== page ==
OT: Congratuilations to the people of Iraq

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On Sun, 30 Jan 2005 15:40:12 -0600, Dave Balderstone

I was particularly struck by that fact as well. Says something about what the right to vote is worth, don't it?
It may be only a beginning and there are undoubtedly a lot of things that can still go wrong.
Still, it's a milestone and we ought to celebrate it!
--RC "Sometimes history doesn't repeat itself. It just yells 'can't you remember anything I've told you?' and lets fly with a club. -- John W. Cambell Jr.
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On Mon, 31 Jan 2005 05:15:42 GMT, snipped-for-privacy@TAKEOUTmindspring.com wrote:

I really liked the purple finger idea -- that kind of thing (as long as the ink is *really* indelible) could go a long way to preventing "vote early, vote often" election fraud.

+--------------------------------------------------------------------------------+ The absence of accidents does not mean the presence of safety
Army General Richard Cody +--------------------------------------------------------------------------------+
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On Sun, 30 Jan 2005 23:00:39 -0700, Mark & Juanita wrote:

I wholeheartedly agree, but it sure would put the kibosh on my absentee baloting - unless I sent in the stained finger with the ballot.
Anyhow, go Iraquis!
- Doug
--

To escape criticism--do nothing, say nothing, be nothing." (Elbert Hubbard)


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the purple finger idea -- that kind of thing (as long as

Here in Chicago, we invented "vote early, vote often" and of course "vote dead". As for "indelible", I have an easy solution. Just have everyone put some Gorilla Glue on their finger after they vote.
todd
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"Mark & Juanita" wrote in message

I first experienced that, unpleasantly, back in 1962 in the Venezuelan elections. Under Bettancourt, IIRC, everyone of age had to vote by law and your thumb was dipped in indelible green ink after doing so.
For two days after the elections armed patrols stopped folks on the streets and checked right hands ... and you damn well better have a green thumb on that hand. Many who did not were shot on the spot.
Being an American and non-voter, but young, and with a moustache that fit in with the rest of the male population in those days, I twice found myself spread-eagled on the street with a machine gun to my head while my pockets were rifled for my sedula ... and anything else they could find.
That was my first experience with what some consider "democracy", and the deadly violence in a population inured to facing death on a regular basis.
--
www.e-woodshop.net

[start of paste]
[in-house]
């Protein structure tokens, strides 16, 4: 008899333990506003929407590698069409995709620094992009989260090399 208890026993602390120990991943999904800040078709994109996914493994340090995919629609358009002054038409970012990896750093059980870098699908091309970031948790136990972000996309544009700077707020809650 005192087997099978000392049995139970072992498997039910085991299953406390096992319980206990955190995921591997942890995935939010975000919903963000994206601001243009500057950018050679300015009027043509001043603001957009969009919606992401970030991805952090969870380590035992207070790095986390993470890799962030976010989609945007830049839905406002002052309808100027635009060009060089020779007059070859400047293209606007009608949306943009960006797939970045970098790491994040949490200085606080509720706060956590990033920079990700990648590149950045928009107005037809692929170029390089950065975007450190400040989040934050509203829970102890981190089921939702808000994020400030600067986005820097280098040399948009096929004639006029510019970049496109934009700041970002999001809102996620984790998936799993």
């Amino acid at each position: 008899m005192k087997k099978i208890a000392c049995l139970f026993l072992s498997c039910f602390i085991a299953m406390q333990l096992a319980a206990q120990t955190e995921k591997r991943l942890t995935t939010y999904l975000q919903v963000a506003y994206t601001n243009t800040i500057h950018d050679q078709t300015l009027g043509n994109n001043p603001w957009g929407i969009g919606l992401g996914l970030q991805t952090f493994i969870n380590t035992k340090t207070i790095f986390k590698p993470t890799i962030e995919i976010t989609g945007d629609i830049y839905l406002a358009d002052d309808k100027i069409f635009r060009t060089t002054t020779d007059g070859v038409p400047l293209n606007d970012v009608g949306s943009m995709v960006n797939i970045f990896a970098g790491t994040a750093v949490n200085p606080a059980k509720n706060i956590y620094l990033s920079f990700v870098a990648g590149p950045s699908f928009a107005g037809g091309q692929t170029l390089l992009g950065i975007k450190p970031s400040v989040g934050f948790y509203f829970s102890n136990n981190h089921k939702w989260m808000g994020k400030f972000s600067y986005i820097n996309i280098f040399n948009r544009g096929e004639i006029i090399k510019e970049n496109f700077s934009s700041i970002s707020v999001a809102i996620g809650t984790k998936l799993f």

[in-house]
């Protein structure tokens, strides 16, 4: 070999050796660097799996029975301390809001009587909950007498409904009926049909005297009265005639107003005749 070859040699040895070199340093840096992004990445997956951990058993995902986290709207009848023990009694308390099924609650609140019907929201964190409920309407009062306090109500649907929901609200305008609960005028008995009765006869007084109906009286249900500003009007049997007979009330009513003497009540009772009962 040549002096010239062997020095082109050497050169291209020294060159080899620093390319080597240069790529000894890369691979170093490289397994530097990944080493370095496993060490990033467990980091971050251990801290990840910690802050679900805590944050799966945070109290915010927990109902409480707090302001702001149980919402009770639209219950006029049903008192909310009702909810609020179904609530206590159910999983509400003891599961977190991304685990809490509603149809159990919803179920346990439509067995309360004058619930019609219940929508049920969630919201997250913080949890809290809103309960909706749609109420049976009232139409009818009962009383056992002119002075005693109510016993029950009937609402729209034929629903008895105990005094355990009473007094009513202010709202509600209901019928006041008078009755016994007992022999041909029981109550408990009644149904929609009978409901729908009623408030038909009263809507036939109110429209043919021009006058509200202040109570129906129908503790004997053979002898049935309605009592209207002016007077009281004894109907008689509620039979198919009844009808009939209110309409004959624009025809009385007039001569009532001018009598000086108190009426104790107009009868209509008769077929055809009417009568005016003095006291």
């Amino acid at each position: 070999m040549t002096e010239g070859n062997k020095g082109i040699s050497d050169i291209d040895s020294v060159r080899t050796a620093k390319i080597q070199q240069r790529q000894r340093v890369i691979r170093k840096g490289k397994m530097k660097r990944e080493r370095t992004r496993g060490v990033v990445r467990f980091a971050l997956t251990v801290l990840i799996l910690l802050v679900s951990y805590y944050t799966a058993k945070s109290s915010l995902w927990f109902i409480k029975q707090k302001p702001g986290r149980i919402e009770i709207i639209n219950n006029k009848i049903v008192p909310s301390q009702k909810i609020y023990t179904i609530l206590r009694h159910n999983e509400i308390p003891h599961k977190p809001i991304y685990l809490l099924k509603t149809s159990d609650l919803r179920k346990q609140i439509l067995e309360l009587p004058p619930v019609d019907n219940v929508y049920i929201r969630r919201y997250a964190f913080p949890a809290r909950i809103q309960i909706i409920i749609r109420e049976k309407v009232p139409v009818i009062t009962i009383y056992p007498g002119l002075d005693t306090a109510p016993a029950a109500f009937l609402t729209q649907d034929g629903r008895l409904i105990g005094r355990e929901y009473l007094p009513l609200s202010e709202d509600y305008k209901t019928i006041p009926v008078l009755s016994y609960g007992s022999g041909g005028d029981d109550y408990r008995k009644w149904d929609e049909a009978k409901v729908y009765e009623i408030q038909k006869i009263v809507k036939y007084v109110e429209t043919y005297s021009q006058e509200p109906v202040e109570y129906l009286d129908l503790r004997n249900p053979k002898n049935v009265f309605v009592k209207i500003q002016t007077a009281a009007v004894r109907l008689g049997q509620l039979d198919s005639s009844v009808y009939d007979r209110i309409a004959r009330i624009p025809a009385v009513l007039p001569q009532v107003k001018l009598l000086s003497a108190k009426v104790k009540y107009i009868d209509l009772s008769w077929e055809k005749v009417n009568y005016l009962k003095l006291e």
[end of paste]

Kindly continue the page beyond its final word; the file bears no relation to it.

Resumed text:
Last update: 11/06/04
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What you experienced was the Saddam version of democracy in which the dictator receives 99 to 100% of the vote and the opposition is non-existent.
+--------------------------------------------------------------------------------+ The absence of accidents does not mean the presence of safety
Army General Richard Cody +--------------------------------------------------------------------------------+
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And to top it all off, IIRC the turn out was better than anticipated.
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On Sun, 30 Jan 2005 21:50:28 GMT, "Leon"
Better than typical US turnouts! Most US voting places aren't threatened by terrorists, either.
Barry
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Please_keep_it_in_the snipped-for-privacy@aol.com says...

When I listened to CNN Headline News at about 8 this morning (just for the first minute of headlines), they said the turnout was high in Kurd and Shiite areas, but non-existent in Sunni areas.
At noon, when I listened to the whole newscast, they went on and on about how great it had been, with not a mention of the Sunni nonappearance.
What happened? Were they wrong this morning, or were they pushing "feel good about Iraq" at noon?
I'll be interested in hearing news from some other source this evening.
--
Homo sapiens is a goal, not a description

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On Sun, 30 Jan 2005 17:24:17 -0800, Larry Blanchard

I only heard the overall version during Bob Brinker's Money Talk on XM this evening.
Barry
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Larry Blanchard wrote: <snip>

From one I gathered no one wanted to be the first person to vote. Once one person voted the others followed.
-- Jack Novak Buffalo, NY - USA (Remove "SPAM" from email address to reply)
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DEBKAFile (www.debkafile.com ) (take the site for what you want; this report seems reasonable) is reporting the real turnout is 40-45%), which is still an amazing number in my mind. And, that of the voters, 55% were women.
Even at 45%, its a huge step.
-jbb
wrote:

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wrote:

CNN pushing "feel good about Iraq"? Surely you jest. CNN? Yeah, that'll happen, right after they air a complementary documentary about the Bush administration.

+--------------------------------------------------------------------------------+ The absence of accidents does not mean the presence of safety
Army General Richard Cody +--------------------------------------------------------------------------------+
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"Mark & Juanita" wrote in message

that'll
I tuned in to CNN to see how they were applying their usual spin to anything Iraq to the voter turnout, and I am hear to tell you that it is true.
The '360' guy, reporting from inside Iraq, was gushing and almost shedding tears of joy and wonder.
I wouldn't have believed it myself it I had not seen it.
--
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That's been the general attitude of the press all around the world. Glancing over the 2700 or so stories on Google I found they were all various degress of positive. That includes the ones from papers in Lebanon, Saudi Araba and Kuwait.
The one exception was an opinion piece in the Independent -- a leftist English paper. Even the AFP (French wire service) was positive.
--RC